The best of "British" fiction

With a little help from former outposts of the Empire. This round-up of the 100 best novels of the last 25 years from basically everywhere that’s not the Americas or the North Pole makes interesting reading. And while I wouldn’t disagree with Coetzee’s Disgrace heading the list, it would have been so nice if Smiley had won.

Robert McCrum writes:

“There was, too, a cut-off problem. 1980 is an arbitrary date. It excludes, by the narrowest of margins, VS Naipaul’s A Bend in the River (1979), by any standards one of the great novels of our time. And then, what do you do about John le Carre? Smiley himself was flourishing, imaginatively, until the Wall came down and the three main Smiley novels, written in the 1970s, were republished, in a single volume, in 1994. In the end, le Carre was represented by A Perfect Spy (1986). At one early stage in our polling, it looked as if he might win.
Both Naipaul and le Carre, in different ways, connect the reader to the Victorian hinterland of the contemporary English novel. This poses another question. What might a similar exercise look like for 1880-1905? Ask that question and you get a sense of the complexity of such surveys.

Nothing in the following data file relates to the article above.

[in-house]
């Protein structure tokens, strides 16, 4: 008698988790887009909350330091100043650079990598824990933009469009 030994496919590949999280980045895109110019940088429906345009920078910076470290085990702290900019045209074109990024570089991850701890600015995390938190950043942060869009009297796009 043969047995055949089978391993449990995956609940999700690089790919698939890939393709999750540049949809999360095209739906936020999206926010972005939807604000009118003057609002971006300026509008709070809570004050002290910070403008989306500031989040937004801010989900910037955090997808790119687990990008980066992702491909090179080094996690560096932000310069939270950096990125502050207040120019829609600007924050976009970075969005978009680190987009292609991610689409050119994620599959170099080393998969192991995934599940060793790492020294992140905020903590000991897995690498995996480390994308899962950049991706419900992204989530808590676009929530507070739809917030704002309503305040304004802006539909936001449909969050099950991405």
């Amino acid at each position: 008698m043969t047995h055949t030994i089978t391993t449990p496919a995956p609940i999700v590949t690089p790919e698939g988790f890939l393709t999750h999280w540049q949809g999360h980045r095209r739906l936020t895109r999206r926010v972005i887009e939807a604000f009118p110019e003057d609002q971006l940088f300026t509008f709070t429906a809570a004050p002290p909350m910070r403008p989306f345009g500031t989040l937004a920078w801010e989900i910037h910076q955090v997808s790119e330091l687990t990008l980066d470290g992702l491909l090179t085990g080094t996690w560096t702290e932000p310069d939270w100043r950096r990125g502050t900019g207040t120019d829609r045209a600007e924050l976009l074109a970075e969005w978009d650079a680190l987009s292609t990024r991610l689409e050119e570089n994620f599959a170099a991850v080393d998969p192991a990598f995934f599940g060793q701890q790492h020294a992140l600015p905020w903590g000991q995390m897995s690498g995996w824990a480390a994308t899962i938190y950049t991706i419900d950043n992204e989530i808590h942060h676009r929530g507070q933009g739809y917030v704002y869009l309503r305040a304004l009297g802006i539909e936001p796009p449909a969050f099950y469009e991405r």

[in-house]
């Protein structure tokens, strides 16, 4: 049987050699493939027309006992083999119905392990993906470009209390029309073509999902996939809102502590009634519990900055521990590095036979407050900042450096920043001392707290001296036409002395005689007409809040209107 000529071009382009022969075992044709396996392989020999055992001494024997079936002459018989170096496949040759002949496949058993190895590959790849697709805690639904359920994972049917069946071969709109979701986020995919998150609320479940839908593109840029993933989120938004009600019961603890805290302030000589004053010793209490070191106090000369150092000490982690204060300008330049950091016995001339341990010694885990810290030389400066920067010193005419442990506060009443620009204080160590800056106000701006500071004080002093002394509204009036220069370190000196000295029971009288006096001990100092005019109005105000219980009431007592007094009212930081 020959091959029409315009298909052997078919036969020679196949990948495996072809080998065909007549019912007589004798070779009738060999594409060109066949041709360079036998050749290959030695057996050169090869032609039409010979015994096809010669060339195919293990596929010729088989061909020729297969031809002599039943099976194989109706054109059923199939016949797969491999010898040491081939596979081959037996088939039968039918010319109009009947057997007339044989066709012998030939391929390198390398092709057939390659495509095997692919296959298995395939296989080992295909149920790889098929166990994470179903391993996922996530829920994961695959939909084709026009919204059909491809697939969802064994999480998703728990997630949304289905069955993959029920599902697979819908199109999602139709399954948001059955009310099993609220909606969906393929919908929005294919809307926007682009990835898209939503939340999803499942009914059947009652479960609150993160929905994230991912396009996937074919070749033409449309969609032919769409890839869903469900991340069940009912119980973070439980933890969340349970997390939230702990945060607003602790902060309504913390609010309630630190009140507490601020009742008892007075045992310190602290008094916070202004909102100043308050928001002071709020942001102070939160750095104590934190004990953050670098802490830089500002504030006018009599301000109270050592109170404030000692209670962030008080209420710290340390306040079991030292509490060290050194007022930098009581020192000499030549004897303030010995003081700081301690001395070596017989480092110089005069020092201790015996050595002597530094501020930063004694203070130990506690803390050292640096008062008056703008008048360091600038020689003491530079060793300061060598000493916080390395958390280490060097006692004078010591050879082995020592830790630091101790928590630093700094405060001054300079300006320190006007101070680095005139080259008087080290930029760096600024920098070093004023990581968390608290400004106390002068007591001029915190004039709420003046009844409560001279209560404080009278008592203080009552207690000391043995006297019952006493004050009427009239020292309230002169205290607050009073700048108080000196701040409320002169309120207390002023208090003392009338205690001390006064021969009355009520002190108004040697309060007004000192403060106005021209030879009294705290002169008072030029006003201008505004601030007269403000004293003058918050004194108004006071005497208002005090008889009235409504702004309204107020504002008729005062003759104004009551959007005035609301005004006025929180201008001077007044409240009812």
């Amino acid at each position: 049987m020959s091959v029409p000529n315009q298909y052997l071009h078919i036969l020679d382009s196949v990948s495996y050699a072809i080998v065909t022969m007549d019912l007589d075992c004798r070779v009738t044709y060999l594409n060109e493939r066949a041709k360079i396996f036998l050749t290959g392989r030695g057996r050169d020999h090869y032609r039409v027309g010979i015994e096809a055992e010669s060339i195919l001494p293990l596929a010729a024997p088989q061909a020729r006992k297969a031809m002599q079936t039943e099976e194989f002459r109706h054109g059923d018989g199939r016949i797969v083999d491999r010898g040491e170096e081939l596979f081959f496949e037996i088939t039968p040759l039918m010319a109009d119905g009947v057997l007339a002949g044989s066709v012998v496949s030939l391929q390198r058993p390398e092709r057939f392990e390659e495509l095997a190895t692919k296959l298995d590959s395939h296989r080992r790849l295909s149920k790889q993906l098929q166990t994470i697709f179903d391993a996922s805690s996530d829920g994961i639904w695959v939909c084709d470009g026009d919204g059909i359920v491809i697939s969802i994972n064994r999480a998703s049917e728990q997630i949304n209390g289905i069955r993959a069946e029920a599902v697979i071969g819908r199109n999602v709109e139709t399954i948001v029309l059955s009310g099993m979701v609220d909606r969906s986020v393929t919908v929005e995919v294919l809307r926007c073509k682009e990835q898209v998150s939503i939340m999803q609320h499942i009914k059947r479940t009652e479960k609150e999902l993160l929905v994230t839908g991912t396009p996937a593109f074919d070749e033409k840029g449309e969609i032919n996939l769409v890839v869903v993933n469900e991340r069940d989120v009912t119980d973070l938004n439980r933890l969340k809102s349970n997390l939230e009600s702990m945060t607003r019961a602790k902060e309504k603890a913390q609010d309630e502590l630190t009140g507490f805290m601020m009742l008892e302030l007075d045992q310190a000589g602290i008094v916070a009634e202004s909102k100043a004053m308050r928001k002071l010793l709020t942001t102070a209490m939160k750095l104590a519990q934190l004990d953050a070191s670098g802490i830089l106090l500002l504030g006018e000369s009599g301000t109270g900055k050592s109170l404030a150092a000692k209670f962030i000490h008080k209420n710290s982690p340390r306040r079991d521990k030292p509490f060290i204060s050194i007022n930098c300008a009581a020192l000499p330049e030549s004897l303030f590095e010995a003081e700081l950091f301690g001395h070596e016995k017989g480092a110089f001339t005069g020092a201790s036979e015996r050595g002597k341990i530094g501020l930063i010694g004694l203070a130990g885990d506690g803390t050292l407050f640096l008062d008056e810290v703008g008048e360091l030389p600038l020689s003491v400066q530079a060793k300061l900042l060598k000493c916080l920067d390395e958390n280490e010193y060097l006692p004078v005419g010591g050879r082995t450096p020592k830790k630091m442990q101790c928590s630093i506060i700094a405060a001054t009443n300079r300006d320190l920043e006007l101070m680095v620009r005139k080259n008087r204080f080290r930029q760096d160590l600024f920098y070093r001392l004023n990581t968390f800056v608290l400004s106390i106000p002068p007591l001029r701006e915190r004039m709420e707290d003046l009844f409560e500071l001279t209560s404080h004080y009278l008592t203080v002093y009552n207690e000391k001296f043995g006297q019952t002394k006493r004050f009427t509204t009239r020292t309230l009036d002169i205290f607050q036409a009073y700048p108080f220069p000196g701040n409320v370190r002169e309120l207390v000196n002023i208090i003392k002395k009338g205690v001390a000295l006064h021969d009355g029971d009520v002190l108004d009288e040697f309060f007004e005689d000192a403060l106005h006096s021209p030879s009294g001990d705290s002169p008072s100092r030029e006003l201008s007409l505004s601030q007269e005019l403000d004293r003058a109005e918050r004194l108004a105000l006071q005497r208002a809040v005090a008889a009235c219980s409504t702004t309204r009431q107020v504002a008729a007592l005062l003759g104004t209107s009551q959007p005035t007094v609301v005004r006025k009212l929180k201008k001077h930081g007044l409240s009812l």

Time is a ruthless critic: RL Stevenson or Thomas Hardy? HG Wells or Joseph Conrad? EM Forster or Rudyard Kipling? Heart of Darkness (1902) or Jude The Obscure (1895)? The Time Machine (1896) or Dr Jekyll and Mr Hyde (1886)? Nostromo (1904) or Where Angels Fear to Tread (1905)? This is, of course, a debate that must exclude Henry James at the peak of his powers (Daisy Miller, 1879; Portrait of a Lady, 1881) on the grounds of his American citizenship.”





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